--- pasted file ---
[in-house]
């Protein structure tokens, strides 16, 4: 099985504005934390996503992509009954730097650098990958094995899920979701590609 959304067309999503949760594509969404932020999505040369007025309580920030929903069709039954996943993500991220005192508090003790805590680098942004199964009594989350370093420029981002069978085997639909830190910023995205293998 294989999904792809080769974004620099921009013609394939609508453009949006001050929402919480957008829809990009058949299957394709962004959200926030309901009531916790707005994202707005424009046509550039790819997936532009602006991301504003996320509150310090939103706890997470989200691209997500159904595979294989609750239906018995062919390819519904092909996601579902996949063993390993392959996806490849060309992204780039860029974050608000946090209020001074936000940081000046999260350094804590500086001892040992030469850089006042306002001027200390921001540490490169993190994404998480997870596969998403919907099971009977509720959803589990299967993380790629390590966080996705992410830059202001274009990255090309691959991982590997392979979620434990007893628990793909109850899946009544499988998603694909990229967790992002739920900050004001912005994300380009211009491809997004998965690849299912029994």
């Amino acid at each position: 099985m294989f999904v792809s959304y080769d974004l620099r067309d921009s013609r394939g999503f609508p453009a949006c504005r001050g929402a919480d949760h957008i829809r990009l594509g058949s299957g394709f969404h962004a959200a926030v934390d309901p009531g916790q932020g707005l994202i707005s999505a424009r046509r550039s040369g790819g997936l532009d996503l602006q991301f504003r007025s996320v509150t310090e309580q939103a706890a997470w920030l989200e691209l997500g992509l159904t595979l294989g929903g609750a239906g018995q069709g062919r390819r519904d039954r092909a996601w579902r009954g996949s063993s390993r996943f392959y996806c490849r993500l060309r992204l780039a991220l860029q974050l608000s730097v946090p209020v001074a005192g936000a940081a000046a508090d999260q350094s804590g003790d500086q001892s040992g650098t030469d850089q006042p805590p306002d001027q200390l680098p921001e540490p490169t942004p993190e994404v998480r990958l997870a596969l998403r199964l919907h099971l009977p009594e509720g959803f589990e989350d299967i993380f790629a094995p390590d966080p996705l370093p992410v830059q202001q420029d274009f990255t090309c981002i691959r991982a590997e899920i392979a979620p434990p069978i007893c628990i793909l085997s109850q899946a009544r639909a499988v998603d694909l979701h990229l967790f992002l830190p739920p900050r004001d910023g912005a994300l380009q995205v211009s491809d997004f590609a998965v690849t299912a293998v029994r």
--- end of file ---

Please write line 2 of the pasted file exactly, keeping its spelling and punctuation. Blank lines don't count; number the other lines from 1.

């Protein structure tokens, strides 16, 4: 099985504005934390996503992509009954730097650098990958094995899920979701590609 959304067309999503949760594509969404932020999505040369007025309580920030929903069709039954996943993500991220005192508090003790805590680098942004199964009594989350370093420029981002069978085997639909830190910023995205293998 294989999904792809080769974004620099921009013609394939609508453009949006001050929402919480957008829809990009058949299957394709962004959200926030309901009531916790707005994202707005424009046509550039790819997936532009602006991301504003996320509150310090939103706890997470989200691209997500159904595979294989609750239906018995062919390819519904092909996601579902996949063993390993392959996806490849060309992204780039860029974050608000946090209020001074936000940081000046999260350094804590500086001892040992030469850089006042306002001027200390921001540490490169993190994404998480997870596969998403919907099971009977509720959803589990299967993380790629390590966080996705992410830059202001274009990255090309691959991982590997392979979620434990007893628990793909109850899946009544499988998603694909990229967790992002739920900050004001912005994300380009211009491809997004998965690849299912029994």